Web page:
cc: Dr. Sethuraman Panchanathan, Director, National Science Foundation

Association of American Medical Colleges
American Association of Physics Teachers
Agronomy, Crops, and Soil Science Societies of America
American Geophysical Union
American Institute for Medical and Biological Engineering
American Anthropological Association
American Association for Dental, Oral and Craniofacial Research
American Association for the Advancement of Science
American Association of Geographers
American Association of Physicists in Medicine
American Astronomical Society
American Chemical Society
American Crystallographic Association
American Institute of Biological Sciences
American Mathematical Society
American Physical Society
American Physiological Society
American Political Science Association
American Psychological Association
American Society for Biochemistry and Molecular Biology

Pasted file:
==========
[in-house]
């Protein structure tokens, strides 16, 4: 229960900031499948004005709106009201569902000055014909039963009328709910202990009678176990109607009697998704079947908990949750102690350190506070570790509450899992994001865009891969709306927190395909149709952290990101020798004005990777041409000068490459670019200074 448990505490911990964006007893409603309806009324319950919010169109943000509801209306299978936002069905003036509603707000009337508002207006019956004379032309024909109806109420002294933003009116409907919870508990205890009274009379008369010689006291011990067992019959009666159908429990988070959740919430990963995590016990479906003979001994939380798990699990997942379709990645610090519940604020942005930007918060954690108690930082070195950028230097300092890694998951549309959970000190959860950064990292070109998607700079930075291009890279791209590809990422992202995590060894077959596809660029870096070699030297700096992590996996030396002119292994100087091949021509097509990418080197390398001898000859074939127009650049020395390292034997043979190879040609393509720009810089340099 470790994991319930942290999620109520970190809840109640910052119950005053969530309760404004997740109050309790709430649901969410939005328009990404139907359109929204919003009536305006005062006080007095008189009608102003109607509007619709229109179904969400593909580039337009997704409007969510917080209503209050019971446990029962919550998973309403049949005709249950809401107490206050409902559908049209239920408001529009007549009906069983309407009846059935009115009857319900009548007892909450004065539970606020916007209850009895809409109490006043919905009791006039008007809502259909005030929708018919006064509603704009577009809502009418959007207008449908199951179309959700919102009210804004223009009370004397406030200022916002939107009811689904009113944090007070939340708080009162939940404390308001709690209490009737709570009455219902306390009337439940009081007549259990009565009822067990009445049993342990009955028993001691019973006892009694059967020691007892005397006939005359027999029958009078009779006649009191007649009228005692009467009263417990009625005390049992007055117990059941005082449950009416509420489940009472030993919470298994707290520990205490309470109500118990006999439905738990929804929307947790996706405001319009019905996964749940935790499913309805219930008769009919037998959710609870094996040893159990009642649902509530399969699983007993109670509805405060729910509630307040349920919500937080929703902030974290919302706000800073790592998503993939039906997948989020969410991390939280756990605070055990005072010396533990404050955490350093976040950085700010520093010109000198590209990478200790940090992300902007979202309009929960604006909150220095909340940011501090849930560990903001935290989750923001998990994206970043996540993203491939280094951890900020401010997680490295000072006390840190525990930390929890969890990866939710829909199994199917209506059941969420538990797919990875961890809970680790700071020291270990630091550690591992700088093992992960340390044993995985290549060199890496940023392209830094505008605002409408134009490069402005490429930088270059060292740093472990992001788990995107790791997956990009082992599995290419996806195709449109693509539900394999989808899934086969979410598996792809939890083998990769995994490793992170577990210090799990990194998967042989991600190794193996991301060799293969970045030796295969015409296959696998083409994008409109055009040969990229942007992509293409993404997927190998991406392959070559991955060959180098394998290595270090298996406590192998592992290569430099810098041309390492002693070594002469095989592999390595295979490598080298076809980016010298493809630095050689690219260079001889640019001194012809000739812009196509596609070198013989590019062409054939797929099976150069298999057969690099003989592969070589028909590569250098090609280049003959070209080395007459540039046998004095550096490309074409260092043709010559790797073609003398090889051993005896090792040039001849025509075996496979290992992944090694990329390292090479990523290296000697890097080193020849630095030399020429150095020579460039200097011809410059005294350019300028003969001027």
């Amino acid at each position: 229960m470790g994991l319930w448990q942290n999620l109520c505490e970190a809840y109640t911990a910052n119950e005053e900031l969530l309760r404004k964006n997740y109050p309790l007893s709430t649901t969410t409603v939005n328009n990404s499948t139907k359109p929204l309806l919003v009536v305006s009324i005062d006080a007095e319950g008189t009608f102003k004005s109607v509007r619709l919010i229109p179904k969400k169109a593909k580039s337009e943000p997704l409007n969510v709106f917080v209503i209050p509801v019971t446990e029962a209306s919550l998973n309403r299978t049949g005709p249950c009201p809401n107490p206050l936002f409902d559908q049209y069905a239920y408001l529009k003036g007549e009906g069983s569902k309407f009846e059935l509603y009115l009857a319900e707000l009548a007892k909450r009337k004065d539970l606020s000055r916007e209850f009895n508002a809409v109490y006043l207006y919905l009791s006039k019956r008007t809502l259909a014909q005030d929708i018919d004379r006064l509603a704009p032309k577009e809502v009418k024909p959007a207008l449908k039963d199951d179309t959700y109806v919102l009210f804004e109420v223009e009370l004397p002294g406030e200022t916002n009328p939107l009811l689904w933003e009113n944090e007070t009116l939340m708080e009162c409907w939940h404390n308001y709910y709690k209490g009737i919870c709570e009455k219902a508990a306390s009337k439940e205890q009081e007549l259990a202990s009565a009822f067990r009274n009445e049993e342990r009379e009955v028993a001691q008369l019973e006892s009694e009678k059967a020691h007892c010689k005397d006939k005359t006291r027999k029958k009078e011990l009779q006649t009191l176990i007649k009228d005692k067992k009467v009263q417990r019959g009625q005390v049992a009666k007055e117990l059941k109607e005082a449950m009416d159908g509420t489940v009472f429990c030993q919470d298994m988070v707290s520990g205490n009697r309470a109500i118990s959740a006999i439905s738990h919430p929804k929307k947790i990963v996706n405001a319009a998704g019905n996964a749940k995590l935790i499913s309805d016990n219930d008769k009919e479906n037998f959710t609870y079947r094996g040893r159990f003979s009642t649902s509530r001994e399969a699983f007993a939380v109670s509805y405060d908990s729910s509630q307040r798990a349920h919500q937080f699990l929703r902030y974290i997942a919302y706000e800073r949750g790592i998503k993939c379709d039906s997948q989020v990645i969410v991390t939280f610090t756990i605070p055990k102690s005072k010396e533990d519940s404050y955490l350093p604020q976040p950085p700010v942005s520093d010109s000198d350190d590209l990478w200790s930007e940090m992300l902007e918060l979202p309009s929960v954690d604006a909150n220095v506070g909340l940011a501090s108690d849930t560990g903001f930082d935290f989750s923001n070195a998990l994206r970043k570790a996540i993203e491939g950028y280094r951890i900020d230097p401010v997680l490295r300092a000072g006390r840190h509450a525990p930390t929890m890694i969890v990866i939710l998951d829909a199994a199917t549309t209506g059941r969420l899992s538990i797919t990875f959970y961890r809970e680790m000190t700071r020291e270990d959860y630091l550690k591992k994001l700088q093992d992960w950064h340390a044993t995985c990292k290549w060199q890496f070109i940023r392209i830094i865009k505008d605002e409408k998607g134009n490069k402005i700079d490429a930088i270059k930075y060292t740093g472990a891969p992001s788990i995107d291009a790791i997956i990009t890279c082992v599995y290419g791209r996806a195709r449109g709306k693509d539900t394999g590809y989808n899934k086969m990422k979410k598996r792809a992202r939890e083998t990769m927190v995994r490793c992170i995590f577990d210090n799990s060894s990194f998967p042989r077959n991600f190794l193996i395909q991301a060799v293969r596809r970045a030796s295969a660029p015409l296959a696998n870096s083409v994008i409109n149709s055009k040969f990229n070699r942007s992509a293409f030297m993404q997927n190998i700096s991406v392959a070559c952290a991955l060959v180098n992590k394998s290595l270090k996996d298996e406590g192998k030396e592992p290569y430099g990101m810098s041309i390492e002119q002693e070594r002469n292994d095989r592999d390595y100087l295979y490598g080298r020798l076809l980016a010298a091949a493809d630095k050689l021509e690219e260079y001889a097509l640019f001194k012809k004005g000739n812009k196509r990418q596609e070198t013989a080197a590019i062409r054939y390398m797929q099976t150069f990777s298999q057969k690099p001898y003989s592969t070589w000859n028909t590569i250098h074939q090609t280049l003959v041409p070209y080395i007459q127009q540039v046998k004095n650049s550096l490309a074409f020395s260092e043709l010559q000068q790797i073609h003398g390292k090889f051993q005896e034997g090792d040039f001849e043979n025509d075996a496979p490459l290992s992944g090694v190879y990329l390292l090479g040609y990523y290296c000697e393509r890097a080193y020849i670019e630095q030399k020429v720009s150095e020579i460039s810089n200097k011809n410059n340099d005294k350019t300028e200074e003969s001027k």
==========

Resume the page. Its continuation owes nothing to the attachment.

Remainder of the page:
American Society of Civil Engineers
American Society for Engineering Education
American Society of Mechanical Engineers
American Society for Microbiology
American Society for Pharmacology and Experimental
American Society of Plant Biologists
American Sociological Association
American Statistical Association
American Society of Mechanical Engineers
Association for Psychological Science
Association for Women in Mathematics
Association of American Universities
Association of Public and Land-Grant Universities
Association of Science and Technology Centers
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Biophysical Society
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Boston University
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Ecological Society of America
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Eversole Associates
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Federation of American Societies for Experimental Biology
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Geological Society of America